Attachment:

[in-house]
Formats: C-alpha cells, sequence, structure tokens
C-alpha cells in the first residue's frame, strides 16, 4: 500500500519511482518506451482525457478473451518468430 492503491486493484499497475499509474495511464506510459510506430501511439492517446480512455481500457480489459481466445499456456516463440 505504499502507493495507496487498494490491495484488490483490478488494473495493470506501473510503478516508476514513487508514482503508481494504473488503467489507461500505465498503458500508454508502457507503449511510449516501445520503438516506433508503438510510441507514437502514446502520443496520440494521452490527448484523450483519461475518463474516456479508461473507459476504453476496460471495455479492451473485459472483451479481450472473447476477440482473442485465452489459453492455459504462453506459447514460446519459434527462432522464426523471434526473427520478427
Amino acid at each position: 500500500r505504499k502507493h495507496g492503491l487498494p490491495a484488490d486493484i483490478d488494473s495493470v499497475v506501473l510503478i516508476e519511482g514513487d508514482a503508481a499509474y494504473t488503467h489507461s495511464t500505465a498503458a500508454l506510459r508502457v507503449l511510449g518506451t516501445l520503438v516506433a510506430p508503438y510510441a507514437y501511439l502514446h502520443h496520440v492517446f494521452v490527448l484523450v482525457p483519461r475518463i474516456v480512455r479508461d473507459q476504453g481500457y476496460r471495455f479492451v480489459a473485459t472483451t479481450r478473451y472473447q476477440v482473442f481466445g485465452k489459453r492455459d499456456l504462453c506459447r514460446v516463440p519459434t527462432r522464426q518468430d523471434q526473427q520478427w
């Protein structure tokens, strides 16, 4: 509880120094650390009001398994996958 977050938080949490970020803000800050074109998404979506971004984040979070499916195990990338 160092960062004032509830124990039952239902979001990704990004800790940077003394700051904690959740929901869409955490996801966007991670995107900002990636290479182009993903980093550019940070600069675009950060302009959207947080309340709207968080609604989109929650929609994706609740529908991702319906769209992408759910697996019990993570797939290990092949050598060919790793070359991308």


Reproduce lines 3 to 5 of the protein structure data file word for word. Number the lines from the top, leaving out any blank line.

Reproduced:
C-alpha cells in the first residue's frame, strides 16, 4: 500500500519511482518506451482525457478473451518468430 492503491486493484499497475499509474495511464506510459510506430501511439492517446480512455481500457480489459481466445499456456516463440 505504499502507493495507496487498494490491495484488490483490478488494473495493470506501473510503478516508476514513487508514482503508481494504473488503467489507461500505465498503458500508454508502457507503449511510449516501445520503438516506433508503438510510441507514437502514446502520443496520440494521452490527448484523450483519461475518463474516456479508461473507459476504453476496460471495455479492451473485459472483451479481450472473447476477440482473442485465452489459453492455459504462453506459447514460446519459434527462432522464426523471434526473427520478427
Amino acid at each position: 500500500r505504499k502507493h495507496g492503491l487498494p490491495a484488490d486493484i483490478d488494473s495493470v499497475v506501473l510503478i516508476e519511482g514513487d508514482a503508481a499509474y494504473t488503467h489507461s495511464t500505465a498503458a500508454l506510459r508502457v507503449l511510449g518506451t516501445l520503438v516506433a510506430p508503438y510510441a507514437y501511439l502514446h502520443h496520440v492517446f494521452v490527448l484523450v482525457p483519461r475518463i474516456v480512455r479508461d473507459q476504453g481500457y476496460r471495455f479492451v480489459a473485459t472483451t479481450r478473451y472473447q476477440v482473442f481466445g485465452k489459453r492455459d499456456l504462453c506459447r514460446v516463440p519459434t527462432r522464426q518468430d523471434q526473427q520478427w
């Protein structure tokens, strides 16, 4: 509880120094650390009001398994996958 977050938080949490970020803000800050074109998404979506971004984040979070499916195990990338 160092960062004032509830124990039952239902979001990704990004800790940077003394700051904690959740929901869409955490996801966007991670995107900002990636290479182009993903980093550019940070600069675009950060302009959207947080309340709207968080609604989109929650929609994706609740529908991702319906769209992408759910697996019990993570797939290990092949050598060919790793070359991308």